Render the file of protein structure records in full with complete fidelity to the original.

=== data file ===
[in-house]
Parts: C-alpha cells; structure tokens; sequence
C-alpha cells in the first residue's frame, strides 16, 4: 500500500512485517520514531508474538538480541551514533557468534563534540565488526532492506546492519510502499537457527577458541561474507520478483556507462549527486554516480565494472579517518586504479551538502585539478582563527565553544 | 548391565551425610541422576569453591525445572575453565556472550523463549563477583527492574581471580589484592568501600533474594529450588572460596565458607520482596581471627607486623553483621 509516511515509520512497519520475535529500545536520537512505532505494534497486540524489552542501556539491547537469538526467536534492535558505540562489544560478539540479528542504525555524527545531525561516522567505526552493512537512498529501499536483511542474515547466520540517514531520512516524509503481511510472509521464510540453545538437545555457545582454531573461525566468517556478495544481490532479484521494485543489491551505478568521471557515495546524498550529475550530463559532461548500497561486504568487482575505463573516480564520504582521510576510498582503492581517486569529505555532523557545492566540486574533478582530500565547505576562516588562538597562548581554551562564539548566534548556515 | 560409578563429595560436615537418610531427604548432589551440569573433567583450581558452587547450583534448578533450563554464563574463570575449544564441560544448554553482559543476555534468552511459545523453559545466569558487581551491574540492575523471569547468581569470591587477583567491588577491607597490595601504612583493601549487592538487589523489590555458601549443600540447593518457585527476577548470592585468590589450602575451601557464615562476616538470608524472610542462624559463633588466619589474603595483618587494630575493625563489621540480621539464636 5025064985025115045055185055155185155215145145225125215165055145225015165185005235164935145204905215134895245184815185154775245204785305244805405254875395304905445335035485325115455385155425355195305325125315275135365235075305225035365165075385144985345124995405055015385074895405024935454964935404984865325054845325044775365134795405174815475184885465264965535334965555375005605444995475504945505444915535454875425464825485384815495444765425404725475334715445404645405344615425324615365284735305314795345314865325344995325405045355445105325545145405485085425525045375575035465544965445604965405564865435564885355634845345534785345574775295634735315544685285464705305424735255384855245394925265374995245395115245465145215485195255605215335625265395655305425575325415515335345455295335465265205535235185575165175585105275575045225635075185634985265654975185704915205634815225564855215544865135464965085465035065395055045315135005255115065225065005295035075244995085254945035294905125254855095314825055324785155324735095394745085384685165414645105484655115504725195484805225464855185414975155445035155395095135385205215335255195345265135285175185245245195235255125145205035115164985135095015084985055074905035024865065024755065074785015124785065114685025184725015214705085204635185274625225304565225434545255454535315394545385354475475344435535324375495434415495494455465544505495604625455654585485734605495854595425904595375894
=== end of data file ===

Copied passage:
[in-house]
Parts: C-alpha cells; structure tokens; sequence
C-alpha cells in the first residue's frame, strides 16, 4: 500500500512485517520514531508474538538480541551514533557468534563534540565488526532492506546492519510502499537457527577458541561474507520478483556507462549527486554516480565494472579517518586504479551538502585539478582563527565553544 | 548391565551425610541422576569453591525445572575453565556472550523463549563477583527492574581471580589484592568501600533474594529450588572460596565458607520482596581471627607486623553483621 509516511515509520512497519520475535529500545536520537512505532505494534497486540524489552542501556539491547537469538526467536534492535558505540562489544560478539540479528542504525555524527545531525561516522567505526552493512537512498529501499536483511542474515547466520540517514531520512516524509503481511510472509521464510540453545538437545555457545582454531573461525566468517556478495544481490532479484521494485543489491551505478568521471557515495546524498550529475550530463559532461548500497561486504568487482575505463573516480564520504582521510576510498582503492581517486569529505555532523557545492566540486574533478582530500565547505576562516588562538597562548581554551562564539548566534548556515 | 560409578563429595560436615537418610531427604548432589551440569573433567583450581558452587547450583534448578533450563554464563574463570575449544564441560544448554553482559543476555534468552511459545523453559545466569558487581551491574540492575523471569547468581569470591587477583567491588577491607597490595601504612583493601549487592538487589523489590555458601549443600540447593518457585527476577548470592585468590589450602575451601557464615562476616538470608524472610542462624559463633588466619589474603595483618587494630575493625563489621540480621539464636 5025064985025115045055185055155185155215145145225125215165055145225015165185005235164935145204905215134895245184815185154775245204785305244805405254875395304905445335035485325115455385155425355195305325125315275135365235075305225035365165075385144985345124995405055015385074895405024935454964935404984865325054845325044775365134795405174815475184885465264965535334965555375005605444995475504945505444915535454875425464825485384815495444765425404725475334715445404645405344615425324615365284735305314795345314865325344995325405045355445105325545145405485085425525045375575035465544965445604965405564865435564885355634845345534785345574775295634735315544685285464705305424735255384855245394925265374995245395115245465145215485195255605215335625265395655305425575325415515335345455295335465265205535235185575165175585105275575045225635075185634985265654975185704915205634815225564855215544865135464965085465035065395055045315135005255115065225065005295035075244995085254945035294905125254855095314825055324785155324735095394745085384685165414645105484655115504725195484805225464855185414975155445035155395095135385205215335255195345265135285175185245245195235255125145205035115164985135095015084985055074905035024865065024755065074785015124785065114685025184725015214705085204635185274625225304565225434545255454535315394545385354475475344435535324375495434415495494455465544505495604625455654585485734605495854595425904595375894